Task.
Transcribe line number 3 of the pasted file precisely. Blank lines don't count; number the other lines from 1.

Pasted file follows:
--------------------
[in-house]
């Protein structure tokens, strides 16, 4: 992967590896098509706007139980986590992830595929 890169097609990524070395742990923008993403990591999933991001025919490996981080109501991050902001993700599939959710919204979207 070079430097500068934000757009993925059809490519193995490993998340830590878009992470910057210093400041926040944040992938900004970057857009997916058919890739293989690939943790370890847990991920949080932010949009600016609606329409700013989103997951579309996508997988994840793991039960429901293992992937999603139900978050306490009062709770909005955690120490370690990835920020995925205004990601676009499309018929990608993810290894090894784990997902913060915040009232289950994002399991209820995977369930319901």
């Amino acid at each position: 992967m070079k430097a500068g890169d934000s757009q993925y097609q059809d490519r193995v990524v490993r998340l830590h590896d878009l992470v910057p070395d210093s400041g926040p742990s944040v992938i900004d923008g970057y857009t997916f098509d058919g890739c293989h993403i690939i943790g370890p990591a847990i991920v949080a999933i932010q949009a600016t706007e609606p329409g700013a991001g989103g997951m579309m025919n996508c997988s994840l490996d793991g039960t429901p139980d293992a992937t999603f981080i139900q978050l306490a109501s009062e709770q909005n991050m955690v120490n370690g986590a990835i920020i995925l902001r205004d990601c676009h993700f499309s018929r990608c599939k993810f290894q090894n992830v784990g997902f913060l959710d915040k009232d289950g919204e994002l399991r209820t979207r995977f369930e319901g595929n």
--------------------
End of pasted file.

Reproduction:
């Amino acid at each position: 992967m070079k430097a500068g890169d934000s757009q993925y097609q059809d490519r193995v990524v490993r998340l830590h590896d878009l992470v910057p070395d210093s400041g926040p742990s944040v992938i900004d923008g970057y857009t997916f098509d058919g890739c293989h993403i690939i943790g370890p990591a847990i991920v949080a999933i932010q949009a600016t706007e609606p329409g700013a991001g989103g997951m579309m025919n996508c997988s994840l490996d793991g039960t429901p139980d293992a992937t999603f981080i139900q978050l306490a109501s009062e709770q909005n991050m955690v120490n370690g986590a990835i920020i995925l902001r205004d990601c676009h993700f499309s018929r990608c599939k993810f290894q090894n992830v784990g997902f913060l959710d915040k009232d289950g919204e994002l399991r209820t979207r995977f369930e319901g595929n």